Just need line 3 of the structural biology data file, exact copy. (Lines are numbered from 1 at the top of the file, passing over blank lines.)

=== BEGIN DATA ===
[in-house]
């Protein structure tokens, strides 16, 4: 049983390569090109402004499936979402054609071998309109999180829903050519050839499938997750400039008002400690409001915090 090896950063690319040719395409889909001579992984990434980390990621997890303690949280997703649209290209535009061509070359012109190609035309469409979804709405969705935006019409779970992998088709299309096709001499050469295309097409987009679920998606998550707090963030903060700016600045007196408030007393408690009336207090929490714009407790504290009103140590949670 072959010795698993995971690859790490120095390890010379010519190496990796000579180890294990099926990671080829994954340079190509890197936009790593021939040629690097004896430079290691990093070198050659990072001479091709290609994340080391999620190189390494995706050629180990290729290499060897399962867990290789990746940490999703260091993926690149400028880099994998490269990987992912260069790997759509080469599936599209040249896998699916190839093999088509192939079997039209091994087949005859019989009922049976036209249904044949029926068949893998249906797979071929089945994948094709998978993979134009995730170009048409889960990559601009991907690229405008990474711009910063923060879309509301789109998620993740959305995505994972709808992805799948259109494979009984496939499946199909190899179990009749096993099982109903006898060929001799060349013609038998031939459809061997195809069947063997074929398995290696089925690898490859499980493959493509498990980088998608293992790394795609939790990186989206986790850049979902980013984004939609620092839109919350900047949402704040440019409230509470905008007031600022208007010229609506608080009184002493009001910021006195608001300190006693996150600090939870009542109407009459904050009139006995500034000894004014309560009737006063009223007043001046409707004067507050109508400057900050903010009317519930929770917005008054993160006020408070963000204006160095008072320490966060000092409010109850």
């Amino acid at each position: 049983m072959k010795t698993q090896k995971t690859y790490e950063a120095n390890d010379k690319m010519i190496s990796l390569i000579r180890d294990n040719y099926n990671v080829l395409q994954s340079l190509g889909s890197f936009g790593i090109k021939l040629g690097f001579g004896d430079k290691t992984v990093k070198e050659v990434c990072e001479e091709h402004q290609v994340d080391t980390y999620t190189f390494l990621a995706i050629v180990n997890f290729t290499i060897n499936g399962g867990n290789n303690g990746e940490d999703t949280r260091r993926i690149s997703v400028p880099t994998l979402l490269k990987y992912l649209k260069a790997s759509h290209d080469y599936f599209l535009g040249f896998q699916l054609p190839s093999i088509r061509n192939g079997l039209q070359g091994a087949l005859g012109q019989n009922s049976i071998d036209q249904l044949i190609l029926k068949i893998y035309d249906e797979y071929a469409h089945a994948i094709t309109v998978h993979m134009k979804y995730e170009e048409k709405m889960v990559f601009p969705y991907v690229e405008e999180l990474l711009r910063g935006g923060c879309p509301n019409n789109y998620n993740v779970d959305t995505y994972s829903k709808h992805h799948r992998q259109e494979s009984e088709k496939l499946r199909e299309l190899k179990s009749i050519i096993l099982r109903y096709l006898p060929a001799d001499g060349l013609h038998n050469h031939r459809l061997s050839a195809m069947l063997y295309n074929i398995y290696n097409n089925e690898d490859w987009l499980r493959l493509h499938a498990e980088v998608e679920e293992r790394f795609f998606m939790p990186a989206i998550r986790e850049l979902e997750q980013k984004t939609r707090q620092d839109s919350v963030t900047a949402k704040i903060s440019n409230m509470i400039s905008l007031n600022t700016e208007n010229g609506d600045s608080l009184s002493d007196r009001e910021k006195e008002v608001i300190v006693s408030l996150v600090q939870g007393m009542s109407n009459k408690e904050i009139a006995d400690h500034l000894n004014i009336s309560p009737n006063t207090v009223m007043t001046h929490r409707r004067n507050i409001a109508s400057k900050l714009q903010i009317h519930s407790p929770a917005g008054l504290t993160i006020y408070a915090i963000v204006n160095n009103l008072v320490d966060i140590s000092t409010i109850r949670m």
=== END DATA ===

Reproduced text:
């Amino acid at each position: 049983m072959k010795t698993q090896k995971t690859y790490e950063a120095n390890d010379k690319m010519i190496s990796l390569i000579r180890d294990n040719y099926n990671v080829l395409q994954s340079l190509g889909s890197f936009g790593i090109k021939l040629g690097f001579g004896d430079k290691t992984v990093k070198e050659v990434c990072e001479e091709h402004q290609v994340d080391t980390y999620t190189f390494l990621a995706i050629v180990n997890f290729t290499i060897n499936g399962g867990n290789n303690g990746e940490d999703t949280r260091r993926i690149s997703v400028p880099t994998l979402l490269k990987y992912l649209k260069a790997s759509h290209d080469y599936f599209l535009g040249f896998q699916l054609p190839s093999i088509r061509n192939g079997l039209q070359g091994a087949l005859g012109q019989n009922s049976i071998d036209q249904l044949i190609l029926k068949i893998y035309d249906e797979y071929a469409h089945a994948i094709t309109v998978h993979m134009k979804y995730e170009e048409k709405m889960v990559f601009p969705y991907v690229e405008e999180l990474l711009r910063g935006g923060c879309p509301n019409n789109y998620n993740v779970d959305t995505y994972s829903k709808h992805h799948r992998q259109e494979s009984e088709k496939l499946r199909e299309l190899k179990s009749i050519i096993l099982r109903y096709l006898p060929a001799d001499g060349l013609h038998n050469h031939r459809l061997s050839a195809m069947l063997y295309n074929i398995y290696n097409n089925e690898d490859w987009l499980r493959l493509h499938a498990e980088v998608e679920e293992r790394f795609f998606m939790p990186a989206i998550r986790e850049l979902e997750q980013k984004t939609r707090q620092d839109s919350v963030t900047a949402k704040i903060s440019n409230m509470i400039s905008l007031n600022t700016e208007n010229g609506d600045s608080l009184s002493d007196r009001e910021k006195e008002v608001i300190v006693s408030l996150v600090q939870g007393m009542s109407n009459k408690e904050i009139a006995d400690h500034l000894n004014i009336s309560p009737n006063t207090v009223m007043t001046h929490r409707r004067n507050i409001a109508s400057k900050l714009q903010i009317h519930s407790p929770a917005g008054l504290t993160i006020y408070a915090i963000v204006n160095n009103l008072v320490d966060i140590s000092t409010i109850r949670m």